I simultaneously felt bewitched and disturbed by this beautiful, dark fairytale. There is something there, some undercurrent in Keturah’s words and acceptance at the end, that stings a little. I cried reading the resolution, and though I knew where it was going — we usually know where fairytales will end — I was satisfied and devastated and happy-sad.
Like the lemons that become so central to the story, this book is bittersweet.
This is a the story of a girl who tells her own stories, lovely spellbinding stories that her village loves to hear. They crowd around the fire as she spins her yarns. Her face is as lovely as her tales, but she’s unaware of the effect she has on the men of the town. All Keturah wants from life is the kind of love her grandparents shared:
“When her grandparents sat together and Grabdmother was not spinning, the couple held hands. They talked together of all the big and small things of life and rarely disagreed. When they did, it became a thing of laughter. Sometimes they shared sadness, especially when they thought of their daughter, who had not lived to hold her own child.
They danced together at village dances; they prayed together at night before they slept, and then slept close…They drew the girl into their circle of uncommon love and established in her forever a desire to have such a thing for herself someday.”
Keturah’s mother died giving birth to her, and so little-d death has been her companion all her life. Little does she know, Lord Death the man has been there, too. He stood around the fire and heard her stories. He was in the room when her mother died, and by the bedsides of women her midwife grandmother could not save. Some part of Keturah has always known and perceived him, and Lord Death has followed her through her trials, seen her in ways no one else has.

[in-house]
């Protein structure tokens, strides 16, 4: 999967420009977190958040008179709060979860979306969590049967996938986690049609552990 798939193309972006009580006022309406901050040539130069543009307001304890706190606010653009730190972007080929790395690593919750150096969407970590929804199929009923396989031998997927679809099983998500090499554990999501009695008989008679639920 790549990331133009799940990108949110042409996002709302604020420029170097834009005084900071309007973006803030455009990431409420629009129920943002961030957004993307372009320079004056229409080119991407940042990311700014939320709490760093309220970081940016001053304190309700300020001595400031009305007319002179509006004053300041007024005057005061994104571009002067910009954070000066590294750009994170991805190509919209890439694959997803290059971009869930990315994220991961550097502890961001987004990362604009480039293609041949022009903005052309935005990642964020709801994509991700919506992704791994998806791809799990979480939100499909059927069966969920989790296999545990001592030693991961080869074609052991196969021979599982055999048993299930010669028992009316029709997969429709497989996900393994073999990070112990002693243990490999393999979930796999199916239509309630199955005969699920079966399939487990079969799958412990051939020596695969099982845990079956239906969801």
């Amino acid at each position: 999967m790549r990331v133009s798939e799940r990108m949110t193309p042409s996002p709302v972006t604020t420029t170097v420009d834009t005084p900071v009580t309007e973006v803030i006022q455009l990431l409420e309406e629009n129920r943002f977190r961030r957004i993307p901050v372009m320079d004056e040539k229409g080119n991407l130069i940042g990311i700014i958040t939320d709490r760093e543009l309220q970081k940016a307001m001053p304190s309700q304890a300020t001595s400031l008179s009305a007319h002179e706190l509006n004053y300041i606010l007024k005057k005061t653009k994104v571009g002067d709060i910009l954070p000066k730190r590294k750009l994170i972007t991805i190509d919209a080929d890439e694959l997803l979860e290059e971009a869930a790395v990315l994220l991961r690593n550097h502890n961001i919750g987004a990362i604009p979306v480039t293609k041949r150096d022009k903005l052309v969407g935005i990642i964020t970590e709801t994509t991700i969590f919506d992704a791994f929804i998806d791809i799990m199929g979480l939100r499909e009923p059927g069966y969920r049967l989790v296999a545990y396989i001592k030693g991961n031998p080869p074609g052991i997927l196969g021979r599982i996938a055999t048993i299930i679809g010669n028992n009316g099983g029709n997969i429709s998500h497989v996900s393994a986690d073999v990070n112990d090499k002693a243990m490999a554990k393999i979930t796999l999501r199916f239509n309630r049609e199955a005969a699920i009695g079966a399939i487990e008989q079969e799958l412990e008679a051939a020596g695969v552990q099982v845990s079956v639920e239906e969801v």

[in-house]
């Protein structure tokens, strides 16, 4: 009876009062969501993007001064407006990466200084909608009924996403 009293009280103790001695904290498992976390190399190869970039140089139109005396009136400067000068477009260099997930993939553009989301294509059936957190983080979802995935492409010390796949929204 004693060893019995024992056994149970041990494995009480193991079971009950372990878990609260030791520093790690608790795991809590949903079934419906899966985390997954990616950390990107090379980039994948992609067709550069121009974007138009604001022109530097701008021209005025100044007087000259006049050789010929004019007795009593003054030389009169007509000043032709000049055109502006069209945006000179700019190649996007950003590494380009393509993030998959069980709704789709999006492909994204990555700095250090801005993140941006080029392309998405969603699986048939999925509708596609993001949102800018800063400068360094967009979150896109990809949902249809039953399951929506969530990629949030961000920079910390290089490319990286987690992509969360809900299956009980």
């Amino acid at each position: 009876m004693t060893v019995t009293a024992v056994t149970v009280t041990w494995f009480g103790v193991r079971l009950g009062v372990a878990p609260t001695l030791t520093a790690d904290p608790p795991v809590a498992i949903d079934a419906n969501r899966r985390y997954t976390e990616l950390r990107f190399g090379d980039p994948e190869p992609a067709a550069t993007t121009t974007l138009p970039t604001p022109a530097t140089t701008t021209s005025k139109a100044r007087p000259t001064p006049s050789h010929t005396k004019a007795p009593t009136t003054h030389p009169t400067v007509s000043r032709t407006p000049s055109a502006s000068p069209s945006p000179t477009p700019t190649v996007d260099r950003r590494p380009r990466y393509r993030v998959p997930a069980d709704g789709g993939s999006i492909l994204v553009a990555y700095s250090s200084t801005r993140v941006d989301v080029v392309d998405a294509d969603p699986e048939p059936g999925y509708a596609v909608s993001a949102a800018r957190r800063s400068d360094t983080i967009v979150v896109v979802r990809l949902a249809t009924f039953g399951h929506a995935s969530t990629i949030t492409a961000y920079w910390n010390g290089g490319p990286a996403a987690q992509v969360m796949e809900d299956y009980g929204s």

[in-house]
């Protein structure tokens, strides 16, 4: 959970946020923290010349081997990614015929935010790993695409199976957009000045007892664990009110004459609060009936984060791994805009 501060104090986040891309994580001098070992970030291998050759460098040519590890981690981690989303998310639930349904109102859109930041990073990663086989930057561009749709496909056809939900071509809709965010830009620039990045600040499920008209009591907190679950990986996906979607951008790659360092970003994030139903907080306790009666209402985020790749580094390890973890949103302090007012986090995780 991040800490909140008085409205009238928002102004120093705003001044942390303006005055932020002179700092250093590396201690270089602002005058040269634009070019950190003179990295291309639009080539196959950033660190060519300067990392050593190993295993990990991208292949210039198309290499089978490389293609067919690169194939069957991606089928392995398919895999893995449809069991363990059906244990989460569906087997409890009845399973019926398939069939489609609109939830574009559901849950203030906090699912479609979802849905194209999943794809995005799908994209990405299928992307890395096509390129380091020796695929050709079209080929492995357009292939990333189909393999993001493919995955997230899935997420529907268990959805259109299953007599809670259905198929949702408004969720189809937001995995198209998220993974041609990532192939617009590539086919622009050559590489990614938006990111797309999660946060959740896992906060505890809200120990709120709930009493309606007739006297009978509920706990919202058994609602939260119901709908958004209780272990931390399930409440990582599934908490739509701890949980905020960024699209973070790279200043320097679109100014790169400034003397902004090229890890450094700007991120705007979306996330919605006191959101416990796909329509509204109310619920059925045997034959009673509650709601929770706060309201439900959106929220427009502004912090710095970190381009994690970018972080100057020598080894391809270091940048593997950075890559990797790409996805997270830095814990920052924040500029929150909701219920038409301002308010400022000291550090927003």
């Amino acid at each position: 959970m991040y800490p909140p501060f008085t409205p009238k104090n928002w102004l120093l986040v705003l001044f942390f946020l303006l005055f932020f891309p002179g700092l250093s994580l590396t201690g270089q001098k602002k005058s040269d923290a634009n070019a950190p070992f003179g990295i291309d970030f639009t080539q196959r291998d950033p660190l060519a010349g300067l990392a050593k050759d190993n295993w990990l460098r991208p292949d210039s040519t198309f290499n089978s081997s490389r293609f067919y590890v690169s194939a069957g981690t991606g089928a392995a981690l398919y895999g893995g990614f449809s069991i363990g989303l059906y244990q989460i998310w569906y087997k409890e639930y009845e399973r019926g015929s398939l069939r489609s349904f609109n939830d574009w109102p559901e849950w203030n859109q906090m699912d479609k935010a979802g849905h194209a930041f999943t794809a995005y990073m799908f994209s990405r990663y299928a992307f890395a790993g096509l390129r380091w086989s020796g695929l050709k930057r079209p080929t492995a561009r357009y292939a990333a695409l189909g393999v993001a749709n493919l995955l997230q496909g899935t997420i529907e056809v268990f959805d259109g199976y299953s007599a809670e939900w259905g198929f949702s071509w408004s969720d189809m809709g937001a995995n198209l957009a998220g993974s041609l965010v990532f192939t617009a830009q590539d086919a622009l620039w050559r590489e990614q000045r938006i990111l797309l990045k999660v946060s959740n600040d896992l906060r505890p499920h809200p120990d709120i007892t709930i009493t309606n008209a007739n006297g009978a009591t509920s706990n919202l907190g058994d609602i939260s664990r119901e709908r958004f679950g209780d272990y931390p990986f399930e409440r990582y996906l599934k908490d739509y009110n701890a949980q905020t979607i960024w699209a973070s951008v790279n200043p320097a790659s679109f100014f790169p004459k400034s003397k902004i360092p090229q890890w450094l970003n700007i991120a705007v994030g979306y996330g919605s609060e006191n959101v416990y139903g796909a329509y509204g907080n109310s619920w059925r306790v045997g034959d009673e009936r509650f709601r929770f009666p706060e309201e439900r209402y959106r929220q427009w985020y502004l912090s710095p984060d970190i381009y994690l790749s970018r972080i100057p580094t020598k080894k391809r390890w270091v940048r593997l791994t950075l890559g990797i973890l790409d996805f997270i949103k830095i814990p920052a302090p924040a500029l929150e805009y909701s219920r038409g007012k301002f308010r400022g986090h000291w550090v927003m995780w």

So when Keturah finds herself lost in the forest and on the cusp of death, she knows on some level that she had the power to stay its Lord’s hand, for a little while.
Keturah bargains with Lord Death, like that old song: “O, Death, won’t you tide me over for another year?” But Keturah just wants enough time to fix some things, save some people, give some gifts, and say goodbye. Just a few days. She spins Death a yarn, and like so many times before, she captivates him. He grants her stay, and so the story begins.
The plot does just enough differently with the Death-and-the-maiden story, the writing is lyrical, the main character is nuanced and complicated but admirable, and even though the secondary characters are more familiar, one-dimensional caricatures, the story is short enough that this isn’t bothersome. This book takes place over a very short span of time, and is only just over 200 pages.
Keturah and Lord Death is a beautiful book, and I think it has really poignant themes about womanhood, life, death, friendship, and love. It is not a standard or simple romantic fantasy. I found it to be beautiful but I’m not sure I thought it was truly romantic in the light-hearted way some more traditional fairytales are. Love here is coupled with loss, and life is about compromise. I think there is a message about our love-dreams, and impossible expectations.
I recommend it to anyone who likes an original spin on the fairytale formula, and to anyone who values a story that reveals deep truths about life, its beauty and its brevity.
“At last I laid down my sadness, laid it on the forest floor, never to have it again.”